Monday, August 27, 2018 || By Michael Romain || @maywoodnews
Featured photo: A photo of Mesa Artspace Lofts, which Artspace developed in Mesa, Ariz. | Architectural Resource Team, Inc./Facebook
Talks among a group of local stakeholders who hope to bring live-work space for artists and arts organizations to Maywood are progressing. The group is planning to host a public meeting so that residents can chime in on, and get information about, the idea for themselves.
The local steering committee, which is comprised of Maywood residents, nonprofits and businesses, has invited Artspace, the country’s leading developer of live-work artistic spaces, to help them evaluate the feasibility of bringing that kind of space to the village.
The group will host a public forum during Artspace’s visit to Maywood on Sept. 6, 7 p.m., at the Maywood Park District building, 921 S. 9th Ave.
Artspace, a Minnesota-based nonprofit real estate development organization, has been in operation since the late 1980s, when the organization embarked on transforming old warehouses and factories into live/work spaces for artists.
By 1990, Artspace had transformed a six-story warehouse built in 1908 by a railway company into the Northern Warehouse Artists’ Cooperative — “52 affordable live/work units (some of them as large as 2,000 square feet) for artists and their families on its upper four floors,” according to its website.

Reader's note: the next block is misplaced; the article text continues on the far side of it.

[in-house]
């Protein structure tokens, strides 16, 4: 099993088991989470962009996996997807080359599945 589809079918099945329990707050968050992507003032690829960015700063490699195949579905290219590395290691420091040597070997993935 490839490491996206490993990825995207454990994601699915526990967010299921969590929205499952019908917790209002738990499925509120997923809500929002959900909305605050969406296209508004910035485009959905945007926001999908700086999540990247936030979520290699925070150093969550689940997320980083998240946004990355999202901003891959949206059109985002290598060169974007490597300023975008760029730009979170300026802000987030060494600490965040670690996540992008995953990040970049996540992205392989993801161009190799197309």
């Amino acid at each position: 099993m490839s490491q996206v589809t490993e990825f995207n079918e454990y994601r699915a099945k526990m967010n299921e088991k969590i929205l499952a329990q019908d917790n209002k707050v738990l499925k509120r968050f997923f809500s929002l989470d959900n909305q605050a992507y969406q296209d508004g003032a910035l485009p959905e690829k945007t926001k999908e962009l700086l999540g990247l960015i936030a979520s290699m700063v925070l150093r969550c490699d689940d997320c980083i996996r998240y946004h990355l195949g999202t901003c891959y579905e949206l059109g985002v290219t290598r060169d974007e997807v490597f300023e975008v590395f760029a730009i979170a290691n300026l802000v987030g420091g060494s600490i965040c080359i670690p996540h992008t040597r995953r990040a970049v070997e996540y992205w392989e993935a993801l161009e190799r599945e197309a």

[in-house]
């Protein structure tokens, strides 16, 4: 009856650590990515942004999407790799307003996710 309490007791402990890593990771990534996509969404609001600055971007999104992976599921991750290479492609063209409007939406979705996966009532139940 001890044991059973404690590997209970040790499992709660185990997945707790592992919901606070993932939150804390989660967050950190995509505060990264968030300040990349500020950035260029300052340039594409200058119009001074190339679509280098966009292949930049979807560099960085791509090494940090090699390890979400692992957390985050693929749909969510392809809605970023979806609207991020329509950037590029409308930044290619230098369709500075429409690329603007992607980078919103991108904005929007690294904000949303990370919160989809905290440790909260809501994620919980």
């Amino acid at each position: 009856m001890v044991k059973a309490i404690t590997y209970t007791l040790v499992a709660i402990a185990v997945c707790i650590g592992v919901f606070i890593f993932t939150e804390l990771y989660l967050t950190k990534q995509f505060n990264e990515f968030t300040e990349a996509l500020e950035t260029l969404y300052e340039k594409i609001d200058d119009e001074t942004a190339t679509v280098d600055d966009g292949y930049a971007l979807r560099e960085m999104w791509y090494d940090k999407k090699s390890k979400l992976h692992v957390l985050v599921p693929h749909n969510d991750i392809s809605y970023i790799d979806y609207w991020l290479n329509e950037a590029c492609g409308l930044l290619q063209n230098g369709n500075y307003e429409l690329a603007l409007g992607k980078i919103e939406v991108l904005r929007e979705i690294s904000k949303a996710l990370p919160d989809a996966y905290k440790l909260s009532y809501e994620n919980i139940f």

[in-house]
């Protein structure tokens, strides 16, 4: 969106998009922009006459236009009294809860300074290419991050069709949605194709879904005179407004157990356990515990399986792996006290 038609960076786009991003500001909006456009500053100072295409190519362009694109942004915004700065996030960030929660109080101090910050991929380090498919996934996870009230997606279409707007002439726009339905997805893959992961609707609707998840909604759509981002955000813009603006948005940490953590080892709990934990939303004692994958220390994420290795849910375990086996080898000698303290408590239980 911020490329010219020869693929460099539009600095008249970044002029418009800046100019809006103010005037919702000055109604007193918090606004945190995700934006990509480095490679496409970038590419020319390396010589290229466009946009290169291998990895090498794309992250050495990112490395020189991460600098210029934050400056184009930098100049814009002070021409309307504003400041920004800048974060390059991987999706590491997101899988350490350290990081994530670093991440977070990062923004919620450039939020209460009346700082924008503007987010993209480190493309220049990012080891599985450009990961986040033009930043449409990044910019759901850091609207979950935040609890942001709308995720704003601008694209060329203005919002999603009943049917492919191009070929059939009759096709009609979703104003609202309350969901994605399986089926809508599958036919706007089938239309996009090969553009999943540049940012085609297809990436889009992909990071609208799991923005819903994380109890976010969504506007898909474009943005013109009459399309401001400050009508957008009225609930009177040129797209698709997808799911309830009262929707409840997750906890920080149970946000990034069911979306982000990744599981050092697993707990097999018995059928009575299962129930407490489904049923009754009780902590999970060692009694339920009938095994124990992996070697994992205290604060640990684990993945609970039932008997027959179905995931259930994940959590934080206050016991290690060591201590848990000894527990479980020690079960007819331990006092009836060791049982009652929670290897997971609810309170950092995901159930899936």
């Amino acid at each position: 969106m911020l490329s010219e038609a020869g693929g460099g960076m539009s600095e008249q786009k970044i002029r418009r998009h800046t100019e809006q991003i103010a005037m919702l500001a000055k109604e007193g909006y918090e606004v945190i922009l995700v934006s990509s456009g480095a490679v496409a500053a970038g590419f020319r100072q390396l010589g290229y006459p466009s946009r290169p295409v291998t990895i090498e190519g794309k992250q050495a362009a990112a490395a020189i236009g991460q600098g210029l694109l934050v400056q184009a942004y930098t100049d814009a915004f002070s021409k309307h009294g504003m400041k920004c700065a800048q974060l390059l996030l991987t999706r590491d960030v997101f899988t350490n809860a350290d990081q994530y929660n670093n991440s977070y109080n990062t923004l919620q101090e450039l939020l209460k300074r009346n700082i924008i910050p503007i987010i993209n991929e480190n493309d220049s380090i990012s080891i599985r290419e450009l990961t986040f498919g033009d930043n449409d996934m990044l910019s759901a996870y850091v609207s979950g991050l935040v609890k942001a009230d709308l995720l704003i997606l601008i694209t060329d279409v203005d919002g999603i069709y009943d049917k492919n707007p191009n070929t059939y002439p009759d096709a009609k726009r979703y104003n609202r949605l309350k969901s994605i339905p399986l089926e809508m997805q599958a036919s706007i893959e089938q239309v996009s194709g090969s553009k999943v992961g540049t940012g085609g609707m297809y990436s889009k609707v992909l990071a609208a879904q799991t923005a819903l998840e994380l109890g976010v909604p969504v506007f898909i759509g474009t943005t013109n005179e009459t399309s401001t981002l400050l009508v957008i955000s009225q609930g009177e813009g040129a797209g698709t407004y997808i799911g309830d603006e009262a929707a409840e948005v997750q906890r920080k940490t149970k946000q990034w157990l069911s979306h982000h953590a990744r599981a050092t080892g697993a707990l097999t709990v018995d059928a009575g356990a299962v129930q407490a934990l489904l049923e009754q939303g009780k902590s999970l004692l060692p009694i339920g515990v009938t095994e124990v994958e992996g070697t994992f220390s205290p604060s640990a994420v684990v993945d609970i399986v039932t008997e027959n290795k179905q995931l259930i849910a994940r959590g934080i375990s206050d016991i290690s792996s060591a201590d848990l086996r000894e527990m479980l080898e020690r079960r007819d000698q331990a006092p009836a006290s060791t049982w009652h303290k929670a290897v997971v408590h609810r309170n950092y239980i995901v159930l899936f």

“The lower two floors provide office, studio and commercial space for nonprofit arts organizations, commercial artists and other tenants, including a coffeehouse and an art gallery,” the website notes.
By 1993, Artspace had transformed two more old commercial buildings into live/work artists’ space. And by 1999, it had redeveloped an old school in Chicago’s West Garfield Park area into the Switching Station Artists’ Lofts — a $5.3 million, 24-unit, roughly 37,000-square-foot artistic live/work community.
One of the newest Artspace-developed properties is Mesa Artspace Lofts. According to a statement on the organization’s Facebook page, the new development includes “up to 50 units of live/work space for artists and their families. Residential units vary in type including studio, one-, two-, and three-bedrooms. Unit rents serve households below 60 [percent] of area median income levels.”
The project also features 1,450 square feet of first-floor commercial space “for nonprofit arts organizations and creative businesses, as well as 2,900 square feet of community space for events, exhibitions, and educational programs.”
The local steering committee in Maywood has been facilitated by Maureen McKenna, a community development officer with Community Reinvestment Fund, USA. McKenna. During an interview late last year, McKenna said that landing an Artspace development could take four to five years and takes place in several stages. The steering committee is still in stage one, which involves assessing the idea’s feasibility.
Only after the feasibility of locating an Artspace in the area is established can the group move on to other stages, such as marketing the project, picking a site and raising money for the development efforts.
“We’re excited about the outcome and believe we’ll see a positive result,” McKenna said at the time.
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